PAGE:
Dilation is when the cervix opens to allow your baby to be delivered. This occurs when the uterus contracts, putting pressure on the cervix, which causes it to open more and more. Some women begin to dilate before labor begins while others only dilate during labor. You may begin to dilate even before you have any noticeable contractions. Dilation is one of many components necessary for the birth of your baby to occur. These components are dilation, effacement, consistency, position, and your baby’s station – together these comprise your bishop score and determine how ready your body is to deliver your baby.
Determining dilation is subjective and may vary. To measure dilation your doctor or nurse will perform a cervical check by inserting two fingers into your vagina and feeling your cervix with their finger tips. Because dilation is a measurement estimated with fingers it can vary if a different nurse or doctor checks you. Depending on the resistance your cervix provides to their fingers you may be a firm number of centimeters dilated, or they may say you are a stretchy “6cm” which simply means you are a little looser than 6cm, but not quite 7cm.
Dilation begins with your cervix closed, or 0cm, and when you are completely dilated your cervix will be open 10cm, or the size of a bagel! As dilation progresses capillaries in your cervix will rupture which is the cause of the bloody show, or blood tinged discharge, you may have heard of. As you begin to dilate you may also notice some mucus discharge, which is likely your mucus plug dislodging.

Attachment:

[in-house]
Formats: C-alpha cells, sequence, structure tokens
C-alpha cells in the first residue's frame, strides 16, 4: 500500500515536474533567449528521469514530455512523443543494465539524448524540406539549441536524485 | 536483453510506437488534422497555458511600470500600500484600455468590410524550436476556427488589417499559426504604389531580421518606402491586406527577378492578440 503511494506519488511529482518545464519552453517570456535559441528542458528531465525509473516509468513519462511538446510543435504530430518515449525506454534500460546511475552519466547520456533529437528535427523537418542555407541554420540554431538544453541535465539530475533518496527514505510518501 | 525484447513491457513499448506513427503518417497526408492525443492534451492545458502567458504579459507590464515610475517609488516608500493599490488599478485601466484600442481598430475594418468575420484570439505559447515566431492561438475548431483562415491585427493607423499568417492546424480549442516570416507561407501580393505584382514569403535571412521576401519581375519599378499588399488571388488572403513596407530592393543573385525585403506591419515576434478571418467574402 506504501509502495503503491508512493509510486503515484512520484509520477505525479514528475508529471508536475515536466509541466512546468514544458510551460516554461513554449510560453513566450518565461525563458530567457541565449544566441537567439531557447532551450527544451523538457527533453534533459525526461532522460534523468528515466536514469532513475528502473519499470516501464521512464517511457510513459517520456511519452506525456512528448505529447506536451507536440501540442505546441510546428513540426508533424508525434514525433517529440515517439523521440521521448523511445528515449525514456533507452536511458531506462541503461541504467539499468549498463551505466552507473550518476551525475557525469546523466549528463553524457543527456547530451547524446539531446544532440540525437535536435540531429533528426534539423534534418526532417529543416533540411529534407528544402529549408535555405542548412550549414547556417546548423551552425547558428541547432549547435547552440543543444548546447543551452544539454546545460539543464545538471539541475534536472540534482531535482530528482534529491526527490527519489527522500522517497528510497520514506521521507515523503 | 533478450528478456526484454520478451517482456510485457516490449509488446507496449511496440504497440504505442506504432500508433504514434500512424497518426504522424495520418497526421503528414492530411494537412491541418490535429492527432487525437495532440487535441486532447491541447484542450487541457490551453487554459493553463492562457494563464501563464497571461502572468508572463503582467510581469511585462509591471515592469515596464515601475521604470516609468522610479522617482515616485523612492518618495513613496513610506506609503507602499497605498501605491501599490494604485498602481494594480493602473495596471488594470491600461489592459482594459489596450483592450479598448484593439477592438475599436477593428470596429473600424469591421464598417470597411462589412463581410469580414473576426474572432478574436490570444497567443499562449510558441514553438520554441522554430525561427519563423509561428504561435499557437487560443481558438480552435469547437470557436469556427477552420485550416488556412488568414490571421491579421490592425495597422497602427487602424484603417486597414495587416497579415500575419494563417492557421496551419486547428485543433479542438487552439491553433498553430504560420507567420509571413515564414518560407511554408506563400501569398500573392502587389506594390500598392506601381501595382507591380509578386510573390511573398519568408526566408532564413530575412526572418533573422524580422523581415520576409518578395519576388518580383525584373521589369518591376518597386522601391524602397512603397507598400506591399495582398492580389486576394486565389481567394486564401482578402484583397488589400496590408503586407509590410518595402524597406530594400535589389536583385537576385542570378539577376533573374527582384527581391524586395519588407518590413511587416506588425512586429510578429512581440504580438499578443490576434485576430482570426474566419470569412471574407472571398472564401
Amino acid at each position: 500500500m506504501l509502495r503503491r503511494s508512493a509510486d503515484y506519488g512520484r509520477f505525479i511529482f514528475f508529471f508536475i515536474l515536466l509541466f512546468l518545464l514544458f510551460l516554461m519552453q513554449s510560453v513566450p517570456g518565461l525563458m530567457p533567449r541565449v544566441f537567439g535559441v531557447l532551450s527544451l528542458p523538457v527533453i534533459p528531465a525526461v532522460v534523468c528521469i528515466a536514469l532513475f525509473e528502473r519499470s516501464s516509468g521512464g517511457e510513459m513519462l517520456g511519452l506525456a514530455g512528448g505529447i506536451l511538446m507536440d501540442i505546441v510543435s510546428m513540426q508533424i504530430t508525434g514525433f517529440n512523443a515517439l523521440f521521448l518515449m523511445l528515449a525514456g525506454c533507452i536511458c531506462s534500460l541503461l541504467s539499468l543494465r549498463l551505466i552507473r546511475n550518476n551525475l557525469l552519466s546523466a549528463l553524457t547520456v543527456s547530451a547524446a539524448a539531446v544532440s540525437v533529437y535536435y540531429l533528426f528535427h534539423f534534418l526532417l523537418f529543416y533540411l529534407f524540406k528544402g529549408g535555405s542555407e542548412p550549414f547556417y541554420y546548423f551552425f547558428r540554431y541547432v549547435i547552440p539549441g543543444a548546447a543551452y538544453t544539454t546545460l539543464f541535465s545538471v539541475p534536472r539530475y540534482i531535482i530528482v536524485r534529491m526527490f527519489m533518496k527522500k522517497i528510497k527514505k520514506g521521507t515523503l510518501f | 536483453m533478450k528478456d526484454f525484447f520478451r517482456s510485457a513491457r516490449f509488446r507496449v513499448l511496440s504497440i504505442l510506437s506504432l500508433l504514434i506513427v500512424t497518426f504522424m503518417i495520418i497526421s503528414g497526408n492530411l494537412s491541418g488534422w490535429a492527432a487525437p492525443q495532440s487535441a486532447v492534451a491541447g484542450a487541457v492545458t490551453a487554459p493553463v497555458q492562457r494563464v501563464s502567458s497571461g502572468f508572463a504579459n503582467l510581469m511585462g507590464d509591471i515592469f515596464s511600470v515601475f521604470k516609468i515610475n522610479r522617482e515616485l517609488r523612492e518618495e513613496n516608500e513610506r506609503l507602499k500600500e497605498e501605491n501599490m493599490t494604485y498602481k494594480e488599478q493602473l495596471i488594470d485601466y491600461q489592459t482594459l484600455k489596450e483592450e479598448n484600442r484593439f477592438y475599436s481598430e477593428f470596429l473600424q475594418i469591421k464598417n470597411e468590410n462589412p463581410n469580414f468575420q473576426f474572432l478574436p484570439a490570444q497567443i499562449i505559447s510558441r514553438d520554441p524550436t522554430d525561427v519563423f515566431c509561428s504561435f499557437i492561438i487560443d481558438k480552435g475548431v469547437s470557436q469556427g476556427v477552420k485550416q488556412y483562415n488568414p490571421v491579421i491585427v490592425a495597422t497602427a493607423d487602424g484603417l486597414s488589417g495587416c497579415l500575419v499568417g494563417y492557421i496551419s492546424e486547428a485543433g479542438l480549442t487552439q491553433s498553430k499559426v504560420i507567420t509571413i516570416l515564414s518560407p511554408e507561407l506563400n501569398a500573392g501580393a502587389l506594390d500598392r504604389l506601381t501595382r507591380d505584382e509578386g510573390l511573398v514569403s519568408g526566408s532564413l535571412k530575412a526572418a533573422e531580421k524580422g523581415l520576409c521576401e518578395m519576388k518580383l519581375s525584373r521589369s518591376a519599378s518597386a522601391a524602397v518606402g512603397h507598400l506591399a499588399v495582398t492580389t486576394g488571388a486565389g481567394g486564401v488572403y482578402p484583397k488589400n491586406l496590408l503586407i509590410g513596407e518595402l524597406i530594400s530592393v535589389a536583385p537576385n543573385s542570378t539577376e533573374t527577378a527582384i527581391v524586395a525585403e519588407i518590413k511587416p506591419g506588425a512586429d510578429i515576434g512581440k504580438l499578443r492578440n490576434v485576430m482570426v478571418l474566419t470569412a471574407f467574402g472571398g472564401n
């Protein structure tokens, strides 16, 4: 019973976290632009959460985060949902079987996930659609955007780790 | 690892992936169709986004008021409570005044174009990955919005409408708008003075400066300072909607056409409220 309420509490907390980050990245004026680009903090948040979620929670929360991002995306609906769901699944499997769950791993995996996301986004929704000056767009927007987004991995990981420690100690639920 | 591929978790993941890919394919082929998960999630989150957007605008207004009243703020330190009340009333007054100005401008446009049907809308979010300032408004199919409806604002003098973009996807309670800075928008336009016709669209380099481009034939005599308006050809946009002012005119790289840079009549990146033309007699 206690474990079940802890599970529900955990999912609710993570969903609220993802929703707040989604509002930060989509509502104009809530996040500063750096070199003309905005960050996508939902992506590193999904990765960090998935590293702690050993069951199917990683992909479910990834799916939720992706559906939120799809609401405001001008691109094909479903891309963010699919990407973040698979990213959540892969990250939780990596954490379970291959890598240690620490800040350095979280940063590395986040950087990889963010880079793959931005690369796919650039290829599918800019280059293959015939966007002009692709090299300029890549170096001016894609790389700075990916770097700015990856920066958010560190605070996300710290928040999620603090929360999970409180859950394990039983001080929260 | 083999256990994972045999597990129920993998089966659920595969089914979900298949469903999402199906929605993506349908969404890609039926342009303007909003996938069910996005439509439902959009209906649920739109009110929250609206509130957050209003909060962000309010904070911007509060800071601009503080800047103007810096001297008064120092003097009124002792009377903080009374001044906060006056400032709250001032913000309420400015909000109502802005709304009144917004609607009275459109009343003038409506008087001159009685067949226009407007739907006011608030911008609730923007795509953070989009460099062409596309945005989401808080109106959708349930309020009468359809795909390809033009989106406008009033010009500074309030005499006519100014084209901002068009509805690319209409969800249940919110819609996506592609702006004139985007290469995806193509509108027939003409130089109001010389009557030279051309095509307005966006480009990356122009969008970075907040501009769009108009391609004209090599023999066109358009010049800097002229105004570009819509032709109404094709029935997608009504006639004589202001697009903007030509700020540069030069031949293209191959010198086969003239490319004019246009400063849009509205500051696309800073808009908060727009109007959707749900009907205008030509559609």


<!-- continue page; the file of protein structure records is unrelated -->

The cervix will dilate completely during three phases of the first stage of labor.
During early labor your cervix may begin to dilate to about 3cm. How dilated you are before active labor does not indicate whether or not your labor will be a quick one. The best way to get through early labor is to stay occupied and distract yourself from the contractions you may be feeling. Early labor can last hours or can span days. If you begin noticing labor in the evening it is best to try and get some sleep.
1cm - Cheerio
2cm - Grape
3cm - Banana Slice
In active labor your cervix will dilate from 4cm to approximately 7cm, or the size of a tomato. This is usually a good time to head to the hospital. If contractions are intense try to focus on slow deep breaths and relaxing.
4cm - Oreo
5cm - Mini Babybel
6cm - Cookie
7cm - Can of Soda
During transition your cervix will finish dilating from 8cm to 10cm, or the size of a bagel, which is fully dilated. Transition is usually the most difficult phase and can include shakes, nausea, and chills. You may also begin to get the urge to push.
8cm - Apple
9cm - Donut
10cm - Bagel
Once you are fully dilated, 10cm, you have reached the end of the first stage of labor and it is time for the second stage of labor, or the pushing stage – which is the actual delivery of your baby.
How dilated were you when you went into labor?
Next week I will be blogging on the letter E… E is for Electronic Fetal Monitoring (EFM).